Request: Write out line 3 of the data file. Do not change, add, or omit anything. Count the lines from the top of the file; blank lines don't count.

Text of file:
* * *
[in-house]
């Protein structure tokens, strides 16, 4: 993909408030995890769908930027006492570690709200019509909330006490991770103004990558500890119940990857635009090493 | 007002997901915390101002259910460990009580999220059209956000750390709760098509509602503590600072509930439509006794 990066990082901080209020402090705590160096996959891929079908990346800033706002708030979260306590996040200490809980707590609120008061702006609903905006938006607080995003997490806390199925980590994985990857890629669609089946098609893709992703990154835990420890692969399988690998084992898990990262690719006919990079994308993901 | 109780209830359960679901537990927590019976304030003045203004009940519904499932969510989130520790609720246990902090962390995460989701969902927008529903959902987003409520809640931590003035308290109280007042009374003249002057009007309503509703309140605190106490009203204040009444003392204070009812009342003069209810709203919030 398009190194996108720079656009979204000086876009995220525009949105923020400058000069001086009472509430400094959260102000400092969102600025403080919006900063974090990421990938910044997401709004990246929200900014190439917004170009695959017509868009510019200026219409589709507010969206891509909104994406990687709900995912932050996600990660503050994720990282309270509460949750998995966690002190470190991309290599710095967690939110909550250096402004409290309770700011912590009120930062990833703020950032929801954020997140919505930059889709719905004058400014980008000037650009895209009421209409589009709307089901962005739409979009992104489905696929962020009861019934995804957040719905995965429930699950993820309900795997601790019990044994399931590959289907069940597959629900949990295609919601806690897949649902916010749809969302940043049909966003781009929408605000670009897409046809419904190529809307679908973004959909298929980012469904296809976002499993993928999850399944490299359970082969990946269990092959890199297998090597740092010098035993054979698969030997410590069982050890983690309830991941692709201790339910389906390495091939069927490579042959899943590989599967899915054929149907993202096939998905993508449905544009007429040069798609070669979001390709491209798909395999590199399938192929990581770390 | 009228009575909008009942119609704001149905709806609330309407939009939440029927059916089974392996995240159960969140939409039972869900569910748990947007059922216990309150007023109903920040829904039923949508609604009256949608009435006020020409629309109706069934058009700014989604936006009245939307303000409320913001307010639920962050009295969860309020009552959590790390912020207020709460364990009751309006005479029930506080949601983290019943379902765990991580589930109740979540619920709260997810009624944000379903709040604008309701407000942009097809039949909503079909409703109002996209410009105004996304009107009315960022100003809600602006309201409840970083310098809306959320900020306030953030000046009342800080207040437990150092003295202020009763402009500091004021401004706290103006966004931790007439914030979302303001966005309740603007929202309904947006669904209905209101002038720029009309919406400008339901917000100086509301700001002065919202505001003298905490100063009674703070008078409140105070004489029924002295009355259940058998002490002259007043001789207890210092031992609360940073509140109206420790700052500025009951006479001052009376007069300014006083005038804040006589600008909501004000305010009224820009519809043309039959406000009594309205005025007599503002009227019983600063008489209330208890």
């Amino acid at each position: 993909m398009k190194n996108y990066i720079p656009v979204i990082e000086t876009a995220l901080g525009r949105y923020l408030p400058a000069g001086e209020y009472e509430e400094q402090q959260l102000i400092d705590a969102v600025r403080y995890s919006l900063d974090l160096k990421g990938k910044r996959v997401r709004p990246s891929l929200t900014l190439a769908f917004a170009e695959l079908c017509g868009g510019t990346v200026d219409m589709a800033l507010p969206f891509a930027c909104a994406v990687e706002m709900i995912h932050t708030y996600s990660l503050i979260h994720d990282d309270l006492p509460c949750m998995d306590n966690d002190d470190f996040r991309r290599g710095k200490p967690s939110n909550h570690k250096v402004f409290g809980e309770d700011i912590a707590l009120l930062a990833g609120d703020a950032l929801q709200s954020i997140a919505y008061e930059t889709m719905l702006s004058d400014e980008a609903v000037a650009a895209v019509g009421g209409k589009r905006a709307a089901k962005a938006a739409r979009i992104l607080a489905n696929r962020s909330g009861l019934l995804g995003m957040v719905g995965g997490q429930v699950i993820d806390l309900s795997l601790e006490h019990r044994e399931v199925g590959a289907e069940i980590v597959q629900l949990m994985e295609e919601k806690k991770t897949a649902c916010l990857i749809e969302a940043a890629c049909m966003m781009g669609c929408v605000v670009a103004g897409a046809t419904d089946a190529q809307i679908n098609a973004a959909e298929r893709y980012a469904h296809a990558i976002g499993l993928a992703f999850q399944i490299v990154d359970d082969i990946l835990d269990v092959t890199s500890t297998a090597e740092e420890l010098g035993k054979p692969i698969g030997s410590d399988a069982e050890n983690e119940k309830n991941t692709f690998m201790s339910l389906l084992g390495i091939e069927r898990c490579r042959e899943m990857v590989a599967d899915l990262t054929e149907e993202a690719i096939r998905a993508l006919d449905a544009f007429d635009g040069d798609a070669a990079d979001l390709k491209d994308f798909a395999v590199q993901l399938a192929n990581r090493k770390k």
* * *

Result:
């Amino acid at each position: 993909m398009k190194n996108y990066i720079p656009v979204i990082e000086t876009a995220l901080g525009r949105y923020l408030p400058a000069g001086e209020y009472e509430e400094q402090q959260l102000i400092d705590a969102v600025r403080y995890s919006l900063d974090l160096k990421g990938k910044r996959v997401r709004p990246s891929l929200t900014l190439a769908f917004a170009e695959l079908c017509g868009g510019t990346v200026d219409m589709a800033l507010p969206f891509a930027c909104a994406v990687e706002m709900i995912h932050t708030y996600s990660l503050i979260h994720d990282d309270l006492p509460c949750m998995d306590n966690d002190d470190f996040r991309r290599g710095k200490p967690s939110n909550h570690k250096v402004f409290g809980e309770d700011i912590a707590l009120l930062a990833g609120d703020a950032l929801q709200s954020i997140a919505y008061e930059t889709m719905l702006s004058d400014e980008a609903v000037a650009a895209v019509g009421g209409k589009r905006a709307a089901k962005a938006a739409r979009i992104l607080a489905n696929r962020s909330g009861l019934l995804g995003m957040v719905g995965g997490q429930v699950i993820d806390l309900s795997l601790e006490h019990r044994e399931v199925g590959a289907e069940i980590v597959q629900l949990m994985e295609e919601k806690k991770t897949a649902c916010l990857i749809e969302a940043a890629c049909m966003m781009g669609c929408v605000v670009a103004g897409a046809t419904d089946a190529q809307i679908n098609a973004a959909e298929r893709y980012a469904h296809a990558i976002g499993l993928a992703f999850q399944i490299v990154d359970d082969i990946l835990d269990v092959t890199s500890t297998a090597e740092e420890l010098g035993k054979p692969i698969g030997s410590d399988a069982e050890n983690e119940k309830n991941t692709f690998m201790s339910l389906l084992g390495i091939e069927r898990c490579r042959e899943m990857v590989a599967d899915l990262t054929e149907e993202a690719i096939r998905a993508l006919d449905a544009f007429d635009g040069d798609a070669a990079d979001l390709k491209d994308f798909a395999v590199q993901l399938a192929n990581r090493k770390k």